Glomangiomas, also known as glomus tumors, are benign vascular tumors typically seen at the distal extremities. On imaging, they characteristically present as small hypervascular nodules under the fingernail.
These tumors should not be confused with paragangliomas, which are sometimes also referred to as glomus tumors.
It classically presents in young to middle-aged (4 to 5 decades ). There is a recognized female predilection. They can be multiple in ~ 10% of cases. Glomus tumors account for 1-5% of the soft-tissue tumors in the hand .
The lesion usually presents as a small firm red-blue nodule under the fingernail and is exquisitely painful. Sometimes the pain is worse at night; it may disappear when a tourniquet is applied.
May also present as hemorrhage under the nail. The presence of the Hildreth sign (pain relief following the application of a tourniquet proximally) is considered pathognomonic on clinical grounds .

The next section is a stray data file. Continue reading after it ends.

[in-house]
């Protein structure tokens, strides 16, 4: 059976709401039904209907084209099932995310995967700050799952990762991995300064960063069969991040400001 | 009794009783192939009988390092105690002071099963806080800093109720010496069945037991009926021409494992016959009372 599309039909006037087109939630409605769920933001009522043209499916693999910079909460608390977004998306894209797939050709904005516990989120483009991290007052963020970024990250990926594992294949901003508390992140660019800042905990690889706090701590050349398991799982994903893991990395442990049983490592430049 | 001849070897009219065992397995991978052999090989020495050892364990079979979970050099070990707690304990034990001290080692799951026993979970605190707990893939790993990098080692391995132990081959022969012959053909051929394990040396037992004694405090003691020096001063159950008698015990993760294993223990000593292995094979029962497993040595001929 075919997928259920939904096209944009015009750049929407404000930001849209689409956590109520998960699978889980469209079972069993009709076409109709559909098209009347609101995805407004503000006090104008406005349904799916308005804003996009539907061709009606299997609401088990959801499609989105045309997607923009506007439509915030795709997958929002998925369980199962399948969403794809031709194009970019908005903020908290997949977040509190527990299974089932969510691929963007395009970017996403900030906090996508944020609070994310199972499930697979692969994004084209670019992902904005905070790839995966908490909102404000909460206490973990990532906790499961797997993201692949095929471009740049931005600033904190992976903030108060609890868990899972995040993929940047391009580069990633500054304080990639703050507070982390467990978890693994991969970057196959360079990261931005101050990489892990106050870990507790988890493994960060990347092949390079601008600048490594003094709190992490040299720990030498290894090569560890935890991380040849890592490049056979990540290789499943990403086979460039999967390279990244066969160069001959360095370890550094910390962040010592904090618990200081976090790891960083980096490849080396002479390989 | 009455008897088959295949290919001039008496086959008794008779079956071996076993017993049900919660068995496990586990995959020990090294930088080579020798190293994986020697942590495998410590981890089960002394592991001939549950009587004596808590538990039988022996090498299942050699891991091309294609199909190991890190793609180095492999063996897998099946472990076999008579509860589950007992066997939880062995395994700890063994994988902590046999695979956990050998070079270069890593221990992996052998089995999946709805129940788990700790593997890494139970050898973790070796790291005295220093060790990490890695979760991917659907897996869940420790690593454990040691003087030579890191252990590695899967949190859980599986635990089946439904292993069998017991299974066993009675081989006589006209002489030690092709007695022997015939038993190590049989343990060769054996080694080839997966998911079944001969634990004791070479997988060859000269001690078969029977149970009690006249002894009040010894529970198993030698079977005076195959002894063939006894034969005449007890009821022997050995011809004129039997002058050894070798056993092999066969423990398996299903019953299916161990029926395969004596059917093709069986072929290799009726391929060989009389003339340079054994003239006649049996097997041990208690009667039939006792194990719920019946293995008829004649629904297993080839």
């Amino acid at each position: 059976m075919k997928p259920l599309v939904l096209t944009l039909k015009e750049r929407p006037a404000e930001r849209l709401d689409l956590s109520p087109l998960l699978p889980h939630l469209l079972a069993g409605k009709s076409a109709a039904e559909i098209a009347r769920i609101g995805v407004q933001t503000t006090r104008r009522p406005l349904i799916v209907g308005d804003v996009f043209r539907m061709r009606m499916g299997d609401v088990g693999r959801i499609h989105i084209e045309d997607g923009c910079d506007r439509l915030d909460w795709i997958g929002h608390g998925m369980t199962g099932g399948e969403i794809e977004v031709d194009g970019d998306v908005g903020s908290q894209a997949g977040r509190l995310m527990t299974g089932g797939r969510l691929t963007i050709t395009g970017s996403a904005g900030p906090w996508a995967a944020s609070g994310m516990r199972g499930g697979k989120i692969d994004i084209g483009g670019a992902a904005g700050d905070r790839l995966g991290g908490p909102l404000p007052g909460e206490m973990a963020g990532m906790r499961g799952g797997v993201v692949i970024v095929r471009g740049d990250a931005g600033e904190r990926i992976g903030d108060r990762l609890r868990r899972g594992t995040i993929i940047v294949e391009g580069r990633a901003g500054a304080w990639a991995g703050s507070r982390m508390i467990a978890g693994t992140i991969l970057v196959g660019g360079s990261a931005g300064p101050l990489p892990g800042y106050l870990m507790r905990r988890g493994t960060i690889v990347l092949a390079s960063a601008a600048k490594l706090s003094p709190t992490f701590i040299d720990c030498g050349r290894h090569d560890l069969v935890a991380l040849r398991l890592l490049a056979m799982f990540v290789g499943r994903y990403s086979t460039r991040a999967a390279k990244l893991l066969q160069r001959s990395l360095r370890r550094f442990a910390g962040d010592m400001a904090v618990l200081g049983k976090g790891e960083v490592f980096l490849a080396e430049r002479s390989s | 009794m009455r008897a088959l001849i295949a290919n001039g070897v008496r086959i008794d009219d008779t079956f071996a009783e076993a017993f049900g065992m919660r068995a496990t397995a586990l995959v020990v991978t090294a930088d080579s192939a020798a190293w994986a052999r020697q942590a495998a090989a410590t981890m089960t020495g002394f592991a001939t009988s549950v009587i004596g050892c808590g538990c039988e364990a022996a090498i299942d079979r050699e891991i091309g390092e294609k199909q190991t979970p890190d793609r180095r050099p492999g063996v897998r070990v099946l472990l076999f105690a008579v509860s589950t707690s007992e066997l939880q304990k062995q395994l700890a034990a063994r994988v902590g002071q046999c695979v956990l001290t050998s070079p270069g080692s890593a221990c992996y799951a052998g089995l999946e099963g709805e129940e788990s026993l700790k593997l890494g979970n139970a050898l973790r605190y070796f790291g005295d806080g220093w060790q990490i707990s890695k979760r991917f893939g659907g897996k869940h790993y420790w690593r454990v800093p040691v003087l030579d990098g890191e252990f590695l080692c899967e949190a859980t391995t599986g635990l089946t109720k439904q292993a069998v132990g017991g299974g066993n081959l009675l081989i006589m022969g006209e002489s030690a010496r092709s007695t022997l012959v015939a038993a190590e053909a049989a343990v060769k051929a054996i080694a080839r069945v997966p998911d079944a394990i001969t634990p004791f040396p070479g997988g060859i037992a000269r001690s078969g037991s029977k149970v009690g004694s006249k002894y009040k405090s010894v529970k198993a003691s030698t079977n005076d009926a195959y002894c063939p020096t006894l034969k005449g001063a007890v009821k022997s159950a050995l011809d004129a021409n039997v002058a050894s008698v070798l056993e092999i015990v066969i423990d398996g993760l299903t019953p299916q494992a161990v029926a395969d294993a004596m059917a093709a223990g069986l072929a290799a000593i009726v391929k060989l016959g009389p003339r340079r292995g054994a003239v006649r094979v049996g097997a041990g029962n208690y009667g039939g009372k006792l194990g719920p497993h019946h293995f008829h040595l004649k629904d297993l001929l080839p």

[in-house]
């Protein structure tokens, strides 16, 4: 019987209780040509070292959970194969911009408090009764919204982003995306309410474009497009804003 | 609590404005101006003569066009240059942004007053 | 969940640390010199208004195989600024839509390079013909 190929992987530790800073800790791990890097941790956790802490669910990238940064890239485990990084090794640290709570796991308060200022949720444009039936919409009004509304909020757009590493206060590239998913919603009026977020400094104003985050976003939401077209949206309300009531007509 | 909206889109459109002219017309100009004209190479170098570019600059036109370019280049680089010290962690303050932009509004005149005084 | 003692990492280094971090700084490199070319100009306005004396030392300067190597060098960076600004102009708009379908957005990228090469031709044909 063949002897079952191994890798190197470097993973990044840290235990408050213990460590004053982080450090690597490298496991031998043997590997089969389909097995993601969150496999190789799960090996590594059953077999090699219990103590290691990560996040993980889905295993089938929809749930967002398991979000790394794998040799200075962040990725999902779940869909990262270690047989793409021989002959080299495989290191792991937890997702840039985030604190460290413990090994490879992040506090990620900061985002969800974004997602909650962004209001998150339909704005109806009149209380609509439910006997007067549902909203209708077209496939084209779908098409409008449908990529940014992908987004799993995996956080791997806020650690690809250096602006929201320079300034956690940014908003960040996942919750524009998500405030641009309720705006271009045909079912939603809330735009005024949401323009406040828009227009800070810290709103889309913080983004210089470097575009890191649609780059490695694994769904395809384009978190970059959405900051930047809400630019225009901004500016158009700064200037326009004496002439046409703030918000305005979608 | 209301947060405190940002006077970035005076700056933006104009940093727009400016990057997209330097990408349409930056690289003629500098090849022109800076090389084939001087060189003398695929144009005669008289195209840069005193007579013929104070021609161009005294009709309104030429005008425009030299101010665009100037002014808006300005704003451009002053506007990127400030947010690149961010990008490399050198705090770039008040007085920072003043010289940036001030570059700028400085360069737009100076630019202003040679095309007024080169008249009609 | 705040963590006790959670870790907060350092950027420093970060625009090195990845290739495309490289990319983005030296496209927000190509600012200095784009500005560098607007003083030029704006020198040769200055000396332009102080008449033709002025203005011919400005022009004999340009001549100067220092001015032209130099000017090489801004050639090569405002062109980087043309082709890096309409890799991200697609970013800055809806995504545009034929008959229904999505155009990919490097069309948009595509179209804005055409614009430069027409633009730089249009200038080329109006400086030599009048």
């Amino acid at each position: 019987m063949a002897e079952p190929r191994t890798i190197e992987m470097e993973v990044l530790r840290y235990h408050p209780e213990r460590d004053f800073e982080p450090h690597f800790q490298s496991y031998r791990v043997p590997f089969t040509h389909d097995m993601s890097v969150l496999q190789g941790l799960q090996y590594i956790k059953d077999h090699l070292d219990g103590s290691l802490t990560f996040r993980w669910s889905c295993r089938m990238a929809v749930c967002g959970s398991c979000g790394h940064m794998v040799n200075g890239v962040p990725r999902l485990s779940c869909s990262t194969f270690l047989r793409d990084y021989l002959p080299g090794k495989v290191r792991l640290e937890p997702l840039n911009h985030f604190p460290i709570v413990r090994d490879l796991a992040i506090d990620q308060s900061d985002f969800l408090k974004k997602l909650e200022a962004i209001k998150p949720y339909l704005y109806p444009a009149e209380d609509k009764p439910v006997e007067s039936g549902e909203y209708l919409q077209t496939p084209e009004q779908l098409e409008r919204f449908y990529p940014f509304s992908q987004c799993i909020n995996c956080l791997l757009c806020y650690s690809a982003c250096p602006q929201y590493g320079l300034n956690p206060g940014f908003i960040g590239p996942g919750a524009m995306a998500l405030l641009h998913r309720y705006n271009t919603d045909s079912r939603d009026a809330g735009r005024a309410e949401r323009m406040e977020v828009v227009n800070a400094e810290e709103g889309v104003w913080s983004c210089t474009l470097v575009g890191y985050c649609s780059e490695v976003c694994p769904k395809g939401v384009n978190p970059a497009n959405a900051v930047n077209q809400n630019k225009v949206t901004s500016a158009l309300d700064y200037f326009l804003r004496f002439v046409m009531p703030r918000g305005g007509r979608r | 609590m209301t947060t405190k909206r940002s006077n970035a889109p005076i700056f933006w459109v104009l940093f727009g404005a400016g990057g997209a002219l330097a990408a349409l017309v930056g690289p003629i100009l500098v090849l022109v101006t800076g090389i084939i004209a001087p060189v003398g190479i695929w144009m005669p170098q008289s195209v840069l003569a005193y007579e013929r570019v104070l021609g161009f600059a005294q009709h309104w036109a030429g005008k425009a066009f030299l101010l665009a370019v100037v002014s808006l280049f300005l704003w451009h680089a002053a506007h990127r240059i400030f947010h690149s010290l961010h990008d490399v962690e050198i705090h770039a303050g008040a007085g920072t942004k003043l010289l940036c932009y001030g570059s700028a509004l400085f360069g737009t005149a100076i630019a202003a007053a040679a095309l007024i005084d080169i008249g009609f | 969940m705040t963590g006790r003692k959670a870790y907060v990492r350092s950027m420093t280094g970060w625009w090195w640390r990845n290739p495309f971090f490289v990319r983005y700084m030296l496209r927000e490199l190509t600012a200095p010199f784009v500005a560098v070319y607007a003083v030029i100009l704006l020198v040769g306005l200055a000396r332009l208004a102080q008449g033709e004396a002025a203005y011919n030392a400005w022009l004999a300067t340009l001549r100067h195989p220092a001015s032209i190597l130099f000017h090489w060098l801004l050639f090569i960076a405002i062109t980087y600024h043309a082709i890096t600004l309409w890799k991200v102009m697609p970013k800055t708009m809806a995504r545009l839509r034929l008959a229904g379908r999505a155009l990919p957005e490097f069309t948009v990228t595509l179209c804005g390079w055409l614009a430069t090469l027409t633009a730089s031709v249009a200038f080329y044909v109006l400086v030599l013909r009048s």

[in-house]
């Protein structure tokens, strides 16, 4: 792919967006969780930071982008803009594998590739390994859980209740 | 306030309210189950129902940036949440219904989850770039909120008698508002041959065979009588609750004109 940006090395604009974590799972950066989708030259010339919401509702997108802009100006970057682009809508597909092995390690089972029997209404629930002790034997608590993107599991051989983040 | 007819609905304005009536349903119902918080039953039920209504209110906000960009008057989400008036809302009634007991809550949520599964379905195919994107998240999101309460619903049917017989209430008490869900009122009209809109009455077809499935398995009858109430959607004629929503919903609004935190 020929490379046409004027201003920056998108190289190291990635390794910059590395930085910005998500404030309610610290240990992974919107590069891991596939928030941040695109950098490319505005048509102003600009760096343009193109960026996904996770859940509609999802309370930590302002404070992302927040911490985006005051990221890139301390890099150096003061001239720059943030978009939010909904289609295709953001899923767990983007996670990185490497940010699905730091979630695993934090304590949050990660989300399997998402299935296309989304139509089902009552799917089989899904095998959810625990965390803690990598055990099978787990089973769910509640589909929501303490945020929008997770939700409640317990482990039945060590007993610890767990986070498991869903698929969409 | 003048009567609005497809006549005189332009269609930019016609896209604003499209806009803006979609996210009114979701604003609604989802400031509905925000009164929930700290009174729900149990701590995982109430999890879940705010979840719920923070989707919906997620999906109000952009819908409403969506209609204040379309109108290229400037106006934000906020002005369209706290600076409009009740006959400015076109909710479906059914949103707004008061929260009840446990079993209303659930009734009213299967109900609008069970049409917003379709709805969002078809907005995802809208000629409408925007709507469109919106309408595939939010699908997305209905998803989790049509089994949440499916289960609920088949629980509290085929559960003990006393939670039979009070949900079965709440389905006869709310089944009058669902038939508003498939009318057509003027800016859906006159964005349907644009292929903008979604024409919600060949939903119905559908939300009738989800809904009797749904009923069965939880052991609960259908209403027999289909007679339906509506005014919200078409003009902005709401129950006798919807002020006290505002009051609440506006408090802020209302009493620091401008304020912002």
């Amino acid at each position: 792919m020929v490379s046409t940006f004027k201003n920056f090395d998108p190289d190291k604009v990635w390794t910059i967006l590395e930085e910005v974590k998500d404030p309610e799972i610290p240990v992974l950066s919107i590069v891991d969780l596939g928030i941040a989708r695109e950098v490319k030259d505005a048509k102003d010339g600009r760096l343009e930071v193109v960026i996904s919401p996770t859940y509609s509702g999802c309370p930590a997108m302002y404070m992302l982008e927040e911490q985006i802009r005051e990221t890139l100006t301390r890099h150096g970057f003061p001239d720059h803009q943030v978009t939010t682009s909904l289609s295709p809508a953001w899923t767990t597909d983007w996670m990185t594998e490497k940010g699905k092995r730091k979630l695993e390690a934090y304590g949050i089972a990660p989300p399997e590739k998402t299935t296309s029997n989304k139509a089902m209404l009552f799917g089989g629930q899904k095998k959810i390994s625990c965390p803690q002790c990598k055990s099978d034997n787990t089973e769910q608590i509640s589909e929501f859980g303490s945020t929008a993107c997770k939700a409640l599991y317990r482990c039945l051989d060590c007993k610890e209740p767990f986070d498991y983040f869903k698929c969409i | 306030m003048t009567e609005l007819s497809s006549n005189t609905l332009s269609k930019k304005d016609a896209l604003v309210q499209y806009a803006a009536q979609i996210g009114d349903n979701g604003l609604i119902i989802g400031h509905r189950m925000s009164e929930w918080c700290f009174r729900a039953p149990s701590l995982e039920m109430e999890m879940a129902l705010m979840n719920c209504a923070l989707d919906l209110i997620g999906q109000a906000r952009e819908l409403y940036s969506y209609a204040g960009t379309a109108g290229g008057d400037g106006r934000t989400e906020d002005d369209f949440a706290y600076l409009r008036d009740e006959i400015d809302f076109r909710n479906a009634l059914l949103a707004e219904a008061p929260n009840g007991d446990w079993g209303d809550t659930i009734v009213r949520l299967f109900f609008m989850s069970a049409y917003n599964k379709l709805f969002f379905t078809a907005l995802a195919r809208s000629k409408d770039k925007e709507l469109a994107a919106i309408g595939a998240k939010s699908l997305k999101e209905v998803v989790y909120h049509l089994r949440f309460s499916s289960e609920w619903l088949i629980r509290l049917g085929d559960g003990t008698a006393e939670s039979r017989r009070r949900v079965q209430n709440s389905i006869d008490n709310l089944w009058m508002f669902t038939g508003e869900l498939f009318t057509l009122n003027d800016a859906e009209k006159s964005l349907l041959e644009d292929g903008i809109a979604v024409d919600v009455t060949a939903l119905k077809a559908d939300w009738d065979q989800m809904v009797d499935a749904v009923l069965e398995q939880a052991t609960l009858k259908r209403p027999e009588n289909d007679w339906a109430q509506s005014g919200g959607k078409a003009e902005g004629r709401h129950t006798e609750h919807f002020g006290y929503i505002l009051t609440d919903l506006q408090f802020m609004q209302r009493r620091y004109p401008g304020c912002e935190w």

Glomus tumors originate from the neuromyoarterial plexus: modified smooth muscle cells of the glomus body. They are best thought of as hamartomas rather than true tumors. There are two main components on microscopy:
- branching vascular channels
- aggregates of specialized glomus cells
Approximately 75% occur in hand ; asubungual position is characteristic.
- the tumor is difficult if not impossible to identify, rarely can be seen as a subtle soft tissue density
- may show a marginated osseous erosion or thinning of the adjacent cortical bone
- subungual hypoechoic nodular lesion at the region of maximum tenderness
- hypervascularity on Doppler tends to be prominent
Signal characteristics include:
- T1: low to intermediate signal
- T1 C+(Gd): shows avid contrast enhancement (usually uniform) due to high vascularity
- T2: intense high signal
Treatment and prognosis
Treatment is surgical resection.
General imaging differential considerations include:
- paraganglioma (also sometimes called glomus tumor)
- glomus body
- Riesenzelltumor der Sehnenscheiden
- non chromaffin paragranglion cells